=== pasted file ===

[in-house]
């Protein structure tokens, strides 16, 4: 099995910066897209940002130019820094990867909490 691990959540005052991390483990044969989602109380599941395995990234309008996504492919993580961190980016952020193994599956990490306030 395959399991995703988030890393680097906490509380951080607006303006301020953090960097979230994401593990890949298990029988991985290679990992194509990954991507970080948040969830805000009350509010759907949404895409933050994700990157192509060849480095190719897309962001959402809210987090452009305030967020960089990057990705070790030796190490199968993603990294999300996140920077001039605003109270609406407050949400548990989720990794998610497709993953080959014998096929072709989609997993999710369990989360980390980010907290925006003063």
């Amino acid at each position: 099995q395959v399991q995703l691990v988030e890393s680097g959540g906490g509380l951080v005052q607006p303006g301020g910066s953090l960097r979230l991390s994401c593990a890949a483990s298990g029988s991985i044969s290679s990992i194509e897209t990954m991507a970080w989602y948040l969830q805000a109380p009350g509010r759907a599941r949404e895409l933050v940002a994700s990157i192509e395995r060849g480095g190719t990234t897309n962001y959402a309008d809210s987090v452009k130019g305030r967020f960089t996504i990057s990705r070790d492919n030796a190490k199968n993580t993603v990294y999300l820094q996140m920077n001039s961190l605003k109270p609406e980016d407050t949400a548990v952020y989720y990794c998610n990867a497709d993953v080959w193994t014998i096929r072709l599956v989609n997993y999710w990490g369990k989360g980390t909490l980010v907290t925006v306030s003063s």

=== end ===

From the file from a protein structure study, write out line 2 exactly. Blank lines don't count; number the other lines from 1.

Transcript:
């Protein structure tokens, strides 16, 4: 099995910066897209940002130019820094990867909490 691990959540005052991390483990044969989602109380599941395995990234309008996504492919993580961190980016952020193994599956990490306030 395959399991995703988030890393680097906490509380951080607006303006301020953090960097979230994401593990890949298990029988991985290679990992194509990954991507970080948040969830805000009350509010759907949404895409933050994700990157192509060849480095190719897309962001959402809210987090452009305030967020960089990057990705070790030796190490199968993603990294999300996140920077001039605003109270609406407050949400548990989720990794998610497709993953080959014998096929072709989609997993999710369990989360980390980010907290925006003063």